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Supreme Court refuses tax accountants the same privileges as lawyers
Eadie: a win for the Treasury Devil
The profession breathed a sigh of relief while the accountants did a double take when the Supreme Court ruled last month that legal professional privilege could not be extended to tax accountants.
The ruling, which went by a majority of five to two, was a win for the Treasury Devil, James Eadie QC of Blackstone Chambers, who was instructed for HM Revenue & Customs (HMRC) on its protracted legal battle with insurance giant Prudential.
The case concerned Prudential’s refusal to hand over to the tax authorities documents concerning a marketed tax avoidance scheme. The insurer had informed HMRC of the scheme but said it should not be forced to hand over the documents because such documents were covered by legal professional privilege.
HMRC disputed this and took the point to the Supreme Court.
Such was the ferocity of the battle that Pricewaterhouse-Coopers Legal partner Agnes Quashie instructed bar heavyweight David Pannick QC, also of Blackstone Chambers, to lead the defence.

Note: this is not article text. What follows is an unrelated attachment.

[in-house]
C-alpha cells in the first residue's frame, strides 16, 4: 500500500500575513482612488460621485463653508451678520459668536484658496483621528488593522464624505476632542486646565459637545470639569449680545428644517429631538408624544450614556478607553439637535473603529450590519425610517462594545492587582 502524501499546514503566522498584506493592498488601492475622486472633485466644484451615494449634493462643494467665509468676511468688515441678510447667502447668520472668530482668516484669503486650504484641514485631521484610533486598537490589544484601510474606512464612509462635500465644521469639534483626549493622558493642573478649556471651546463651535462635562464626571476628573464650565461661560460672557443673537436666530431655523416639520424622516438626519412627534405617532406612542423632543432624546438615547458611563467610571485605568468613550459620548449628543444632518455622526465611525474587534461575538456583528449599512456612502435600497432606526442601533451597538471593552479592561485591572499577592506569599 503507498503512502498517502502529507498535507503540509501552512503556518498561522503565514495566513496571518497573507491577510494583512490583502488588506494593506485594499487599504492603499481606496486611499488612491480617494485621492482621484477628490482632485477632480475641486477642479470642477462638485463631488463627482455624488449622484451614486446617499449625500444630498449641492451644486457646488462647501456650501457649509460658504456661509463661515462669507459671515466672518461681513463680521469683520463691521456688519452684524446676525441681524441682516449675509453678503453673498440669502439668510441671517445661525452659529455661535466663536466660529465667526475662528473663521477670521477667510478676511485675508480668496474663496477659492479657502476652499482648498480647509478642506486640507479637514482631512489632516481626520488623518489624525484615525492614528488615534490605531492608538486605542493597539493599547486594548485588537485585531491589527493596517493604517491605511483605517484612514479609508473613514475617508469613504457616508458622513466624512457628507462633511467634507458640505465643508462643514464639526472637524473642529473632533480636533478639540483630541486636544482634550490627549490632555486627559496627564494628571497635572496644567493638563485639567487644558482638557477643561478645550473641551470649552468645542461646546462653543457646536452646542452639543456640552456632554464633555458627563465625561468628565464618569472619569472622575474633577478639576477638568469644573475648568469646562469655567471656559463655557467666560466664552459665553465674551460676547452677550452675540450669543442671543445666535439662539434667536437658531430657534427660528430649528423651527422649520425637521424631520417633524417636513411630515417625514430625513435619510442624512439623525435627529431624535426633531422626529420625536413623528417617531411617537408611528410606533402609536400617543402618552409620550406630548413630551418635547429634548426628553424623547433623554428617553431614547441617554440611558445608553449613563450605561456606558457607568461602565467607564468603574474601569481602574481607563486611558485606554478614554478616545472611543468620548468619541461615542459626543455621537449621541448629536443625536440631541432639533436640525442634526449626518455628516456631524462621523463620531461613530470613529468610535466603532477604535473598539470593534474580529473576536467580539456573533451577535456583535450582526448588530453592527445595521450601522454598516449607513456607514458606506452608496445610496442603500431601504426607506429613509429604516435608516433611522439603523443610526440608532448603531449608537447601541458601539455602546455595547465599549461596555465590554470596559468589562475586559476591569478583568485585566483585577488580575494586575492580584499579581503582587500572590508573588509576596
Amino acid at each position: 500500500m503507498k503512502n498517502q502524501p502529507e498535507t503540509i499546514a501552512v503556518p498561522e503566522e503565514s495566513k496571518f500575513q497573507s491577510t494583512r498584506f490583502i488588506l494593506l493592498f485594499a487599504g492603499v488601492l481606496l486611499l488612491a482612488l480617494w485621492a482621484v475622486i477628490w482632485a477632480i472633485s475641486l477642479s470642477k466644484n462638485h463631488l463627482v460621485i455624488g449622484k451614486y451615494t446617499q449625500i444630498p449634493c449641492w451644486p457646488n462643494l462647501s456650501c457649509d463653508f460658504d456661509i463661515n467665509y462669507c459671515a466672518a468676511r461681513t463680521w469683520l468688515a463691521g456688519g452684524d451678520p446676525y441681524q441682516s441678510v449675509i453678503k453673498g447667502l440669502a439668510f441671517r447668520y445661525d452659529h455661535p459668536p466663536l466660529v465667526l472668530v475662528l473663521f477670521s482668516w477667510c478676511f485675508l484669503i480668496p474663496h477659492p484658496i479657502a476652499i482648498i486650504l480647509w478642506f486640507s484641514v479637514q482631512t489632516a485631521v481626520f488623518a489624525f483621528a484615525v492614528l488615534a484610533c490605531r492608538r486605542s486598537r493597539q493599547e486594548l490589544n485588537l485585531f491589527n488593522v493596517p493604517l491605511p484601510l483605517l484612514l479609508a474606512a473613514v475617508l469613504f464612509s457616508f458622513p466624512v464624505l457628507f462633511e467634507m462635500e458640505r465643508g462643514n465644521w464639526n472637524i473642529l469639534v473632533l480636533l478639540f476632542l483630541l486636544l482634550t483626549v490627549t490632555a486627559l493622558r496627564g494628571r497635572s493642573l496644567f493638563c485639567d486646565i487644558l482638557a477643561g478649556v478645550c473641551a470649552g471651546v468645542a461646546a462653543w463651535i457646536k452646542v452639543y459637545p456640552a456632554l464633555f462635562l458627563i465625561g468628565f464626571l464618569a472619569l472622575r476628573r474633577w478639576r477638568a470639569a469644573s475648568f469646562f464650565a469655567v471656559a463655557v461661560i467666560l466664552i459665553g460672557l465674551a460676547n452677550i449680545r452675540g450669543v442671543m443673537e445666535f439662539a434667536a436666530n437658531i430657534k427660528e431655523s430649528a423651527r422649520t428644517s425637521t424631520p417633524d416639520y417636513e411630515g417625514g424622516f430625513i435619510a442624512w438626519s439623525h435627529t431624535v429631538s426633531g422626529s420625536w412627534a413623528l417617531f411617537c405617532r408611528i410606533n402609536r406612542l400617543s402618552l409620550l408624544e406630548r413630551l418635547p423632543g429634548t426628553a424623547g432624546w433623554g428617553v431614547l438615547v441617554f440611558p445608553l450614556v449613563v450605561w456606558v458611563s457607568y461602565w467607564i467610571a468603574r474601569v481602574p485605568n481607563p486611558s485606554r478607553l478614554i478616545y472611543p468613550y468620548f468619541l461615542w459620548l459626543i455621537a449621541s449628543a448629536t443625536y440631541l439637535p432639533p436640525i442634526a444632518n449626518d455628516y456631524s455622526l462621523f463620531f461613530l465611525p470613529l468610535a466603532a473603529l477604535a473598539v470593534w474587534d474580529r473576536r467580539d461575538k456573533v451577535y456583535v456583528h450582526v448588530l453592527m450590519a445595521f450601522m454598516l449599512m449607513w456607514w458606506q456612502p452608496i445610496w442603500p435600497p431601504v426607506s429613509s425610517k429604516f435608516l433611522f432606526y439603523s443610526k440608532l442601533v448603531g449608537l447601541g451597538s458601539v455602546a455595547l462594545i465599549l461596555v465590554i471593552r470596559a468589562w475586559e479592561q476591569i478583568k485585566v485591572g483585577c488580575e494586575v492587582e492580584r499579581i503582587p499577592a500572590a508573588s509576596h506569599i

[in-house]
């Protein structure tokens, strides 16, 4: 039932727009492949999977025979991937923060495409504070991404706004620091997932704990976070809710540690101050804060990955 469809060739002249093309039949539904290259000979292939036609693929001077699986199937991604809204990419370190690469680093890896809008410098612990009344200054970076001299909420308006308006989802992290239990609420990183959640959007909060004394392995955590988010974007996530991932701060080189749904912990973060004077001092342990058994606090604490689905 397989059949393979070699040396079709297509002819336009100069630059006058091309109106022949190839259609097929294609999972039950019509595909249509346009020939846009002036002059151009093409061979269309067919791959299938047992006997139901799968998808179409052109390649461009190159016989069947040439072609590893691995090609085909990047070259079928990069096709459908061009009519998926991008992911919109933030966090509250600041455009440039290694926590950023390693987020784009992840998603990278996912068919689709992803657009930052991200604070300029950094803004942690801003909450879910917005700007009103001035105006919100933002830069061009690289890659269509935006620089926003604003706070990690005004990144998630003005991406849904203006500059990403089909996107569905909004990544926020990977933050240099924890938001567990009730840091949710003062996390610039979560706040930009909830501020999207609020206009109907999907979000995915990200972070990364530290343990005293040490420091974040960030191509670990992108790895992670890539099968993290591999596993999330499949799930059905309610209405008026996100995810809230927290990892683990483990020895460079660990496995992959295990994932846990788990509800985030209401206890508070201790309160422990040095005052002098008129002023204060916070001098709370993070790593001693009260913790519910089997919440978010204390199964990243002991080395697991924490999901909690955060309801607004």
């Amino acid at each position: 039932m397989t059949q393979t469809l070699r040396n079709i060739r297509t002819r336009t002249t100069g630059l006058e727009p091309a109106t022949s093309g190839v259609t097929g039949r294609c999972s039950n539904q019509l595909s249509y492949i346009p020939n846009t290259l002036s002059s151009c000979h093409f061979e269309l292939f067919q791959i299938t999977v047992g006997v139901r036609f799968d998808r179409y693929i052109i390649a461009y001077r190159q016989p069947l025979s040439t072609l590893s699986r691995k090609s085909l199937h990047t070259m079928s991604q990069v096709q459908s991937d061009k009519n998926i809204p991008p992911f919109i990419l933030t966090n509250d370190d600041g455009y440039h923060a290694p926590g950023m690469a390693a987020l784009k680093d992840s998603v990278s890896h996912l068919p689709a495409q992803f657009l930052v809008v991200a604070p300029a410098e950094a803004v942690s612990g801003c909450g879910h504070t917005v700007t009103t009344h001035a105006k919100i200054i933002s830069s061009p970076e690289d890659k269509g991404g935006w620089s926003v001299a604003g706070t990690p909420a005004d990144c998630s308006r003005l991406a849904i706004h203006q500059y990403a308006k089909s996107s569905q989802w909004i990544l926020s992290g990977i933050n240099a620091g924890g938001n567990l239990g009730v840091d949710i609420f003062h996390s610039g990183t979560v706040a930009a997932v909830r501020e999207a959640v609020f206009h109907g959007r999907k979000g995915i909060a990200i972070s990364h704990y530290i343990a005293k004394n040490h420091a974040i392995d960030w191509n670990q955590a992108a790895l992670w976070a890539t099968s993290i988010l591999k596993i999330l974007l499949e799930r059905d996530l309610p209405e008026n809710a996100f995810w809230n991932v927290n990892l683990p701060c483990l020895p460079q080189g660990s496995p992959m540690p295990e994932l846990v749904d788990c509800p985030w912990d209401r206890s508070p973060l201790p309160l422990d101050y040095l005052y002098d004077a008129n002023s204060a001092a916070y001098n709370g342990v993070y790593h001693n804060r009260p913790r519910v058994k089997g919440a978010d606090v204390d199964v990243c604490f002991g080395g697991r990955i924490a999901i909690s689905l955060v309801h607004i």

In the Court of Appeal in 2010, Pannick argued that privilege is a judge-made rule so it was for the court to determine that it should apply when advice is provided, rather than who it is provided by.
It was a point which Supreme Court justice Lord Sumption, who dissented, picked up in his ruling. “The privilege is a substantive right of the client, whose availability depends on the character of the advice which he is seeking and the circumstances in which it is given,” he stated. “It does not depend on the adviser’s status, provided that the advice is given in a professional context.
It follows, on the uncontested evidence before us, that advice on tax law from a chartered accountant will attract the privilege in circumstances where it would have done so had it been given by a barrister or a solicitor.”
11KBW’s Daniel Stilitz QC said: “Prudential may feel it won the argument but lost the case.”
Osborne Clarke partner Peter Clough said tax accountants would be “crying into their soup, and tax lawyers will be dancing in the streets”.
He added: “The case presents a clear-cut choice for clients: if you want confidential tax advice, you’re better off going to a law firm.”